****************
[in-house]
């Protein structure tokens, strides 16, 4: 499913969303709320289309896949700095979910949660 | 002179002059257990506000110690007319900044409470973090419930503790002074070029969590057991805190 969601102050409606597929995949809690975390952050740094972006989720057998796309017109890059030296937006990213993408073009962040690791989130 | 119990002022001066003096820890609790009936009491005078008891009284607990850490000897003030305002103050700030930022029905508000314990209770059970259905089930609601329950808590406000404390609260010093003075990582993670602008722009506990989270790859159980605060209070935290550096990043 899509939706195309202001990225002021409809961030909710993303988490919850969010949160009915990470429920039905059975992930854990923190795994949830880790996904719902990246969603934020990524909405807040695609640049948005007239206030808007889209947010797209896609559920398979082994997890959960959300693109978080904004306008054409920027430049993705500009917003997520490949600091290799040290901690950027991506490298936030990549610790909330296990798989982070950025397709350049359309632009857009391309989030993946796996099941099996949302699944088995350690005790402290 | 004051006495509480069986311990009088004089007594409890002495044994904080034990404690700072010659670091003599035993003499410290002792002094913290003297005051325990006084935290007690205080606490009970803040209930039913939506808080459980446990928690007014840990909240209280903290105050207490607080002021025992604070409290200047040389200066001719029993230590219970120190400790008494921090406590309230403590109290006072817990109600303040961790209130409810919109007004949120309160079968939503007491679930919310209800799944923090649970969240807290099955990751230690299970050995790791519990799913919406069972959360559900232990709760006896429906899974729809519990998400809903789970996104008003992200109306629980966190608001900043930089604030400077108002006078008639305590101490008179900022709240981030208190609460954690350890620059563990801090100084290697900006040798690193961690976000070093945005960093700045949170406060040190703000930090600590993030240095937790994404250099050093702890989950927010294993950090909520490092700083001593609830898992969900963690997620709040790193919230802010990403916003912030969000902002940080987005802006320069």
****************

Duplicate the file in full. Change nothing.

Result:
[in-house]
């Protein structure tokens, strides 16, 4: 499913969303709320289309896949700095979910949660 | 002179002059257990506000110690007319900044409470973090419930503790002074070029969590057991805190 969601102050409606597929995949809690975390952050740094972006989720057998796309017109890059030296937006990213993408073009962040690791989130 | 119990002022001066003096820890609790009936009491005078008891009284607990850490000897003030305002103050700030930022029905508000314990209770059970259905089930609601329950808590406000404390609260010093003075990582993670602008722009506990989270790859159980605060209070935290550096990043 899509939706195309202001990225002021409809961030909710993303988490919850969010949160009915990470429920039905059975992930854990923190795994949830880790996904719902990246969603934020990524909405807040695609640049948005007239206030808007889209947010797209896609559920398979082994997890959960959300693109978080904004306008054409920027430049993705500009917003997520490949600091290799040290901690950027991506490298936030990549610790909330296990798989982070950025397709350049359309632009857009391309989030993946796996099941099996949302699944088995350690005790402290 | 004051006495509480069986311990009088004089007594409890002495044994904080034990404690700072010659670091003599035993003499410290002792002094913290003297005051325990006084935290007690205080606490009970803040209930039913939506808080459980446990928690007014840990909240209280903290105050207490607080002021025992604070409290200047040389200066001719029993230590219970120190400790008494921090406590309230403590109290006072817990109600303040961790209130409810919109007004949120309160079968939503007491679930919310209800799944923090649970969240807290099955990751230690299970050995790791519990799913919406069972959360559900232990709760006896429906899974729809519990998400809903789970996104008003992200109306629980966190608001900043930089604030400077108002006078008639305590101490008179900022709240981030208190609460954690350890620059563990801090100084290697900006040798690193961690976000070093945005960093700045949170406060040190703000930090600590993030240095937790994404250099050093702890989950927010294993950090909520490092700083001593609830898992969900963690997620709040790193919230802010990403916003912030969000902002940080987005802006320069």